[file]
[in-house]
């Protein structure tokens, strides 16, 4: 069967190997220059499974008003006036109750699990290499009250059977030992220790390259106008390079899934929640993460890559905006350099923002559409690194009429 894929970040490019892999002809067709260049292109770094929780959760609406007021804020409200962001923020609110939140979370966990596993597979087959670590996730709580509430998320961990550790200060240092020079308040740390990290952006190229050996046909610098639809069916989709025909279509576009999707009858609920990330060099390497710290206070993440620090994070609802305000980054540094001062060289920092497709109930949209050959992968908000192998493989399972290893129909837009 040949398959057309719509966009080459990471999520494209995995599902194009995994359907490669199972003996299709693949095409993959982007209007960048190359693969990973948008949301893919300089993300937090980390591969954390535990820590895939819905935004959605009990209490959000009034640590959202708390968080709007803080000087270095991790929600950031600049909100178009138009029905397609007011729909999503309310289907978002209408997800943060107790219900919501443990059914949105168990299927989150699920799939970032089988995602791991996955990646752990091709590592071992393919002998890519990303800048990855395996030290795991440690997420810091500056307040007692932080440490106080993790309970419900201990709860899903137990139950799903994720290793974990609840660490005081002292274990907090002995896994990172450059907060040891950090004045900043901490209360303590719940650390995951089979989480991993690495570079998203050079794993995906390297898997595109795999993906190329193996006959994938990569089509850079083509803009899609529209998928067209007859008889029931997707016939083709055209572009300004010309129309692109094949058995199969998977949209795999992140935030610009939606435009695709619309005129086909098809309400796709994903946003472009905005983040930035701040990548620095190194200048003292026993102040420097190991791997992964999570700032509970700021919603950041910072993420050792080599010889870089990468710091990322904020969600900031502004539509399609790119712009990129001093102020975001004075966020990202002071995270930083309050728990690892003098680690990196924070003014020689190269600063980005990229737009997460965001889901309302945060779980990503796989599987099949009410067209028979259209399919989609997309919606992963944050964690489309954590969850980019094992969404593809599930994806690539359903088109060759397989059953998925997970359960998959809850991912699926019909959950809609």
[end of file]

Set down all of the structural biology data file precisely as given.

[in-house]
């Protein structure tokens, strides 16, 4: 069967190997220059499974008003006036109750699990290499009250059977030992220790390259106008390079899934929640993460890559905006350099923002559409690194009429 894929970040490019892999002809067709260049292109770094929780959760609406007021804020409200962001923020609110939140979370966990596993597979087959670590996730709580509430998320961990550790200060240092020079308040740390990290952006190229050996046909610098639809069916989709025909279509576009999707009858609920990330060099390497710290206070993440620090994070609802305000980054540094001062060289920092497709109930949209050959992968908000192998493989399972290893129909837009 040949398959057309719509966009080459990471999520494209995995599902194009995994359907490669199972003996299709693949095409993959982007209007960048190359693969990973948008949301893919300089993300937090980390591969954390535990820590895939819905935004959605009990209490959000009034640590959202708390968080709007803080000087270095991790929600950031600049909100178009138009029905397609007011729909999503309310289907978002209408997800943060107790219900919501443990059914949105168990299927989150699920799939970032089988995602791991996955990646752990091709590592071992393919002998890519990303800048990855395996030290795991440690997420810091500056307040007692932080440490106080993790309970419900201990709860899903137990139950799903994720290793974990609840660490005081002292274990907090002995896994990172450059907060040891950090004045900043901490209360303590719940650390995951089979989480991993690495570079998203050079794993995906390297898997595109795999993906190329193996006959994938990569089509850079083509803009899609529209998928067209007859008889029931997707016939083709055209572009300004010309129309692109094949058995199969998977949209795999992140935030610009939606435009695709619309005129086909098809309400796709994903946003472009905005983040930035701040990548620095190194200048003292026993102040420097190991791997992964999570700032509970700021919603950041910072993420050792080599010889870089990468710091990322904020969600900031502004539509399609790119712009990129001093102020975001004075966020990202002071995270930083309050728990690892003098680690990196924070003014020689190269600063980005990229737009997460965001889901309302945060779980990503796989599987099949009410067209028979259209399919989609997309919606992963944050964690489309954590969850980019094992969404593809599930994806690539359903088109060759397989059953998925997970359960998959809850991912699926019909959950809609």